Dave Wilson spoke of the critical need for trades councils to be present in communities and in campaigns that were important to workers at a local level and the value and importance of community centres for workers, as centres of solidarity for organising and campaigning.

Keynote speech from Patrick Roach and panel discussion on tackling racism

Chair of the TUC Anti-racism task force, Patrick Roach, gave a powerful address to conference ahead of a panel discussion. Patrick outlined the work of the taskforce and stressed how black workers had been severely and disproportionately impacted by austerity, deregulation and by the impact of the pandemic. It is important to recognise the role that trade unions play in organising against racism in the workplace and in the community and it is vital that trade unions are seen to be taking a lead and living our values.

Cecile Wright chaired the panel discussion which heard a powerful address from Roger McKenzie, outlining his own personal journey and experience, the importance of respect-based language and emphasising the need for deeds not words, we need to match our commitment with action at every level of our movement. Nick Kelleher, TUCJCC rep for the West Midlands, spoke about practical actions trades councils could take, having campaigned locally on ‘stop and search’, school literature and resourced a specific research programme on the links between slavery and the local area.

Panel discussion on health and safety in the workplace

Louise Atkinson opened the final session talking about the importance of union-led health and safety in education and how this issue had mobilised and galvanised education staff during the pandemic. Janet Newsham, from Hazards, spoke of how workers were being exposed to covid risks by employers not taking the right measures to ensure safe working and the woeful lack of enforcement, plus the massive cuts to enforcement agencies like the HSE and Local Authorities.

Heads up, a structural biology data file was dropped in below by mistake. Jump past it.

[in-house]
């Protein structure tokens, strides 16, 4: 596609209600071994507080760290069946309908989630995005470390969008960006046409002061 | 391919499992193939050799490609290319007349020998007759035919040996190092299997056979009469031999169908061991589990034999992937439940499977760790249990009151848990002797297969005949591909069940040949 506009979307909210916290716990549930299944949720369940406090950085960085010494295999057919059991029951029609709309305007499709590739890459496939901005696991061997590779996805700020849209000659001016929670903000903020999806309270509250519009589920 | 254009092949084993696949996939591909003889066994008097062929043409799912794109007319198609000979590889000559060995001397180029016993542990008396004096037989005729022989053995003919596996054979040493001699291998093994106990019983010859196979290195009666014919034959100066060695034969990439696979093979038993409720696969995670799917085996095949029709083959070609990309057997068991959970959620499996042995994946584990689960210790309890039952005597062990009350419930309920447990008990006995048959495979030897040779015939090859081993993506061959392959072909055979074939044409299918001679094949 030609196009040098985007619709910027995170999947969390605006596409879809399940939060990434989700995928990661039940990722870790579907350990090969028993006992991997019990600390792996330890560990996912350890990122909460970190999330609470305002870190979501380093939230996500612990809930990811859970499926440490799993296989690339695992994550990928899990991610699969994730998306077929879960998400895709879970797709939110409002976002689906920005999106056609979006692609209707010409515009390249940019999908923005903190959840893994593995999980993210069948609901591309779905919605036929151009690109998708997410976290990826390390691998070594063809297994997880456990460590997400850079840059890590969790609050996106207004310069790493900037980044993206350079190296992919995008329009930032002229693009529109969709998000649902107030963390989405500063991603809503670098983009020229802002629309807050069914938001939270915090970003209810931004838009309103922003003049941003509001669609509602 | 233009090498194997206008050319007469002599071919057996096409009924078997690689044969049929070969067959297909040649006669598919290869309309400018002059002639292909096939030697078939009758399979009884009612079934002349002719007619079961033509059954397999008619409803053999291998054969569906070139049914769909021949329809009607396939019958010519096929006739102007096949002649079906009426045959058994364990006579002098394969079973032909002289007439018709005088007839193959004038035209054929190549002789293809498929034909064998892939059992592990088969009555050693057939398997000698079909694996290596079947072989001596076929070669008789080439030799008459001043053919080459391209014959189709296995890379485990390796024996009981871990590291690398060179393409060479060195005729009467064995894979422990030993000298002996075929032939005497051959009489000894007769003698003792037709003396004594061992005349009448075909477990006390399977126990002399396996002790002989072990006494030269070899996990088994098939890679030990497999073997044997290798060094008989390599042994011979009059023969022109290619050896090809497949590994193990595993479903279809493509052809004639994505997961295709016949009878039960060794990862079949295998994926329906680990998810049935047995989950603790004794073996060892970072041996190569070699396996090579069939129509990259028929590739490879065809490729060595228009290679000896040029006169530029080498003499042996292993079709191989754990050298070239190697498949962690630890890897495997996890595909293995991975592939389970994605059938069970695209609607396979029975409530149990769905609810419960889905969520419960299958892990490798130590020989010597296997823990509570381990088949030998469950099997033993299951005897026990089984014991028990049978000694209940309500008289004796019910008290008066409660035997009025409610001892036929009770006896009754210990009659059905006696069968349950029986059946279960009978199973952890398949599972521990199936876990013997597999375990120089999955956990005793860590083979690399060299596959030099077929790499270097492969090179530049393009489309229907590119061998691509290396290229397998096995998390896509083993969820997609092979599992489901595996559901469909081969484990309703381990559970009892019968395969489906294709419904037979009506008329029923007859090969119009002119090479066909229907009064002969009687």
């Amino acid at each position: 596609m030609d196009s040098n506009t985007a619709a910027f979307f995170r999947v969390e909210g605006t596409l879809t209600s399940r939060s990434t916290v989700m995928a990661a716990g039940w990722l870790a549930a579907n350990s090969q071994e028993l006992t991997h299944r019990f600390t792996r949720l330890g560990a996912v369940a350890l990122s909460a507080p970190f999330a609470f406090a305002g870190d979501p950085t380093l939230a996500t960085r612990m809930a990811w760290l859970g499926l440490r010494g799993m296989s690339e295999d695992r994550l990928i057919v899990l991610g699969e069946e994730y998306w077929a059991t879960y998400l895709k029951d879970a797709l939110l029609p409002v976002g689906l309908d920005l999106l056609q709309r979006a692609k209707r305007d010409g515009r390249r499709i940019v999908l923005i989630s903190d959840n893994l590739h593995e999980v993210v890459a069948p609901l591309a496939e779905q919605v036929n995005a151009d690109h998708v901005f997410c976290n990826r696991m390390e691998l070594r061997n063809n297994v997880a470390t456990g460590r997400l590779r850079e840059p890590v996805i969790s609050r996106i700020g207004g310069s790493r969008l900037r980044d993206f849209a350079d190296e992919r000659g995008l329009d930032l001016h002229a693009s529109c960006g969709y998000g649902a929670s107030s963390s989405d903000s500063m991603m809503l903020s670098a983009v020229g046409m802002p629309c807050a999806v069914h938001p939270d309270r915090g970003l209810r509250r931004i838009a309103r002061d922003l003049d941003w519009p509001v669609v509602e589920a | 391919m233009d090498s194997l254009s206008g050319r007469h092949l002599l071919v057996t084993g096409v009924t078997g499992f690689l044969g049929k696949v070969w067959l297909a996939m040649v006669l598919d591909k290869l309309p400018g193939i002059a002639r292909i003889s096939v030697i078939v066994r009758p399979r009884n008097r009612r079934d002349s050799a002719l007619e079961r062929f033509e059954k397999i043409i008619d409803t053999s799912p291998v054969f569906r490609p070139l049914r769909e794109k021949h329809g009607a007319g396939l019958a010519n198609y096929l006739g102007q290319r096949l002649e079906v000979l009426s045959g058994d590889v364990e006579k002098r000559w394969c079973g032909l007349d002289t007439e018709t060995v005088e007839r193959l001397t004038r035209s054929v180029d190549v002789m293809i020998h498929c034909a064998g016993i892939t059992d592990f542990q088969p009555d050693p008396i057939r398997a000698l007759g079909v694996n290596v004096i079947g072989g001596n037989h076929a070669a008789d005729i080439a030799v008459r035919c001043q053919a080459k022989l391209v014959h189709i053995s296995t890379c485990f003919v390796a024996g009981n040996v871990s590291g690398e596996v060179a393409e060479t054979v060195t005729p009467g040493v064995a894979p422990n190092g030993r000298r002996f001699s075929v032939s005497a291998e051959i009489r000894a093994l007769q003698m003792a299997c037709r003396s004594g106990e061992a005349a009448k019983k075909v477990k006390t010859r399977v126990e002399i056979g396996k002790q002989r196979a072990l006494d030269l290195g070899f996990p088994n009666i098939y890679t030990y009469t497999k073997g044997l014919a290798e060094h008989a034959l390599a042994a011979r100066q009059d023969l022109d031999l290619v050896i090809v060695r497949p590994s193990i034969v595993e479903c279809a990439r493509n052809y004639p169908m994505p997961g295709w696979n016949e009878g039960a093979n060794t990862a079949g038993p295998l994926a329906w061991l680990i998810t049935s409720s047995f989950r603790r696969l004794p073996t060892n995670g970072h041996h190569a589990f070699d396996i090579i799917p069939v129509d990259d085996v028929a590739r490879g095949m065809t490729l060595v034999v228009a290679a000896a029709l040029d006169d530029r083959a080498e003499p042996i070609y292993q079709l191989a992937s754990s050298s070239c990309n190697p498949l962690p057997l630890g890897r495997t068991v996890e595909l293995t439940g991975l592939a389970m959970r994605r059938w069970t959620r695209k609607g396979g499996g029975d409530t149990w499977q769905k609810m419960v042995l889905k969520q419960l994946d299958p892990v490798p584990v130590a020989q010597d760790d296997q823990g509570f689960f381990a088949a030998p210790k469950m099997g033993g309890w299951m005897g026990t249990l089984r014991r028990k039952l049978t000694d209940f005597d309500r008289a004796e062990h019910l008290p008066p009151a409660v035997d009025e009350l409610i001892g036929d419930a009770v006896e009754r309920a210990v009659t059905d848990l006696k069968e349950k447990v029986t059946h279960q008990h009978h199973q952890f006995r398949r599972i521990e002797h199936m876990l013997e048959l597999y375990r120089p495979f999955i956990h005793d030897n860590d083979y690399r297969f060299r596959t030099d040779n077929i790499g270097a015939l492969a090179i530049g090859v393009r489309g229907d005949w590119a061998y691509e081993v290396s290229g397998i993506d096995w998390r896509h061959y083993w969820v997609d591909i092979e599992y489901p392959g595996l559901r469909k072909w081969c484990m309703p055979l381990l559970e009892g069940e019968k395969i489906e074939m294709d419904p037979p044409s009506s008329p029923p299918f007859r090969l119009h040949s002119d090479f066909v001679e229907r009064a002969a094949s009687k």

Katrine Williams, Dave Chapple and Mick Houghton discussed the strong relationship between union organisation, industrial influence and health and safety, and Andrew Coburn introduced the scale of mental ill-health prevalent in workplaces and across society.

Trades Councils Conference Motion to Congress

The motion to go from the conference to Congress, receiving the most trades council votes, is;

Police, Crime, Courts and Sentencing Bill

Congress notes:

i) The proposal for an amendment to the Public Order Act (1986), entitled the Police, Crime, Courts and Sentencing Bill.

ii) This Act is a declared response to the actions of Extinction rebellion and Black Lives Matter.

iii) It has a specific section on the policing of protests which gives the police extraordinary powers aimed at the very nature of protest.

iv) It gives the Home Secretary the power to define ‘serious disruption’ as whatever she chooses with minimal scrutiny by Parliament.

v) The criteria for whether a protest can go ahead and will effectively be in the hands of the Home Secretary.

vi) It proposes completely disproportionate punishments of up to ten years for criminal damage to a memorial (defined as “a building or other structure, or any other thing” which has “a commemorative purpose”.

vii) It will effectively make the nomadic life of Gypsies and Travellers illegal. It is therefore overtly racist.

Congress believes:

a) The Bill is not only a threat to civil liberties and the right to protest in general but will, undoubtedly, be used against trades unions and their members going about perfectly legitimate activity.

Congress therefore:

1) Urges all Trade Unions and Trades Councils to oppose and campaign against this Bill.

2) Calls on Trade Unions and Trades Councils to seek to create the broadest possible alliance; in particular those grass roots campaigns directly affected such as Extinction Rebellion and Black Lives Matter., and civil liberties organisations such as Liberty and Open Democracy.

3) Calls on the Labour Party to oppose the Bill and the motives behind it.